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Una mesa por tres personas, is possible too but it means you want to exchange the table and you pay 3 persons, por is the mathematic symbol x, dos por dos es cuatro.Una mesa por 2000 pesos. So por is used to pay for something, or you buy 3 shirts and you pay 2 shirts: 3 por 2 Sometimes por means arround : camino por el parque.
Do you have a statistical basis for this opinion? I ask because I frequently check context.reverso.net to get a sense of the frequency of translation options. 'People' and 'persons' both showed up as the top two translations, "+10k" examples (the max) for each. Where I come from, 'persons' would be as common if not more common than 'people' in this type of sentence...
"for three persons" should be accepted, since it is perfectly good English. Apparently not enough persons have pushed the report button yet to alert the powers that be at DL that they have a serious omission in their accepted answers for this exercise. Help DL correct this by pushing the report button then the "My answer should be accepted" button. DL depends on persons like us to point out when they are mistakenly not accepting a good answer.
A person is one. We call them people when speaking about more than one. No one goes into a restaurant and says "I want a table for two persons". They say either, "I need a table for three" or "I need a table for three people". If you use persons, you are using incorrect grammar.
@Nick_Pr - In Britain we would not typically refer to multiple people as "persons". We say "person" when it's singular and "people" when making reference to multiple people.
While "three persons" is not grammatically correct (especially in this context), I'm sure there are people who would nevertheless say that (this doesn't necessarily make it correct though).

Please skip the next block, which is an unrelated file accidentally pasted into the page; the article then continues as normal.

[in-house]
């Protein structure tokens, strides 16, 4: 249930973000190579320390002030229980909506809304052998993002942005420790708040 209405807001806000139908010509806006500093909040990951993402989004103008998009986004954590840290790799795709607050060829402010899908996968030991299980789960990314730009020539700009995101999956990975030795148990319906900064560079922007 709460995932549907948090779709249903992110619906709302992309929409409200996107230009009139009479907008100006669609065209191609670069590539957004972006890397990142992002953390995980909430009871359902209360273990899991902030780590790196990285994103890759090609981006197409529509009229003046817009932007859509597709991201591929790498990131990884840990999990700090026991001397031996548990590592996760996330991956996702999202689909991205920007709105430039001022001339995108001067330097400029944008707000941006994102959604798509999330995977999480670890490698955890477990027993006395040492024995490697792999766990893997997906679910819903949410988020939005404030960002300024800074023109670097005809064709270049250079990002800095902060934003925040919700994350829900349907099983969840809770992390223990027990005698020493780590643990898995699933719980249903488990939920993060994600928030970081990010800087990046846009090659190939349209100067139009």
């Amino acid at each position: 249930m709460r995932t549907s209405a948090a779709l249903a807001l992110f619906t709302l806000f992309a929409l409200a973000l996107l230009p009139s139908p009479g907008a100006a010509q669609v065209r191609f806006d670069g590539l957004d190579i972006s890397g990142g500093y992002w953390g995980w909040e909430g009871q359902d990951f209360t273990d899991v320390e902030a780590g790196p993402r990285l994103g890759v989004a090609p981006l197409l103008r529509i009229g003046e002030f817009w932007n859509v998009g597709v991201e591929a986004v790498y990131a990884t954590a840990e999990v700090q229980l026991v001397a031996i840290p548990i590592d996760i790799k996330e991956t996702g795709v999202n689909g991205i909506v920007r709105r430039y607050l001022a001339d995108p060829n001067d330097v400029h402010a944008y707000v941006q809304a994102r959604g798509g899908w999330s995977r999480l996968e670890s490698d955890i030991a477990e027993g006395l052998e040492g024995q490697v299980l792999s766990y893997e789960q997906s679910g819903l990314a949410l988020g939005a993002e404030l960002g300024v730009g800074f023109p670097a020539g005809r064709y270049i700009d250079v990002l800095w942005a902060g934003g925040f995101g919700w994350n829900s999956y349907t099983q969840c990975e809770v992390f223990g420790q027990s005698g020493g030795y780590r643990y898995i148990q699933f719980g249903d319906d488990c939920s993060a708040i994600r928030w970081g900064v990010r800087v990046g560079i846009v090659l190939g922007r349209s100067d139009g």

UK English would prefer: A table for one person, a table for two (or more) people or a table for two (or more) persons. It depends on the original question: so " for how many?" or "For how many people?" or "for how many persons?" the reply would be "For one person" or " for two (or more) people" or "for two (or more) persons" i.e. for the plural you can reflect the word used in the question, But you would never say "for one people" in this situation.
Actually "persons" IS correct. For over a year now, persons have been pointing out that "persons" is a correct answer to this exercise. Why on earth is DL taking so long to add "persons" to the answers it deems correct? All we can do is keep pushing the report button to try to get DL to fix this already!
After answering a question and getting told whether your answer is right or wrong, you can find a button named "Report this sentence" in the lower left corner (on the web version) or a flag icon on the banner (in the app). That usually gives you several reporting options. The most helpful is usually "My sentence should be accepted."
Read a book, article, or what written por $Person. (por as by) I wrote a poem para ti. (Para as for) Por qué (why, literally by what) Be there por las seis. (por as by) Compro esto para ti. (para as for) Seis por seis son treintiseis. (Six by six are thirty-six). Para hacerlo, se necesita... (Lit. For to do it, one needs to... [grammar difference ES vs EN. Hacerlo is Doing it, vs Para hacerlo is in order to do it, as in giving directions on how to do a thing]) "Mamá necesita algo de la tienda. ¿Cuánto dinero necesitas por ir a la tienda para ella?" (Mamma needs something at the store. How much money do you need to go to the store for her?)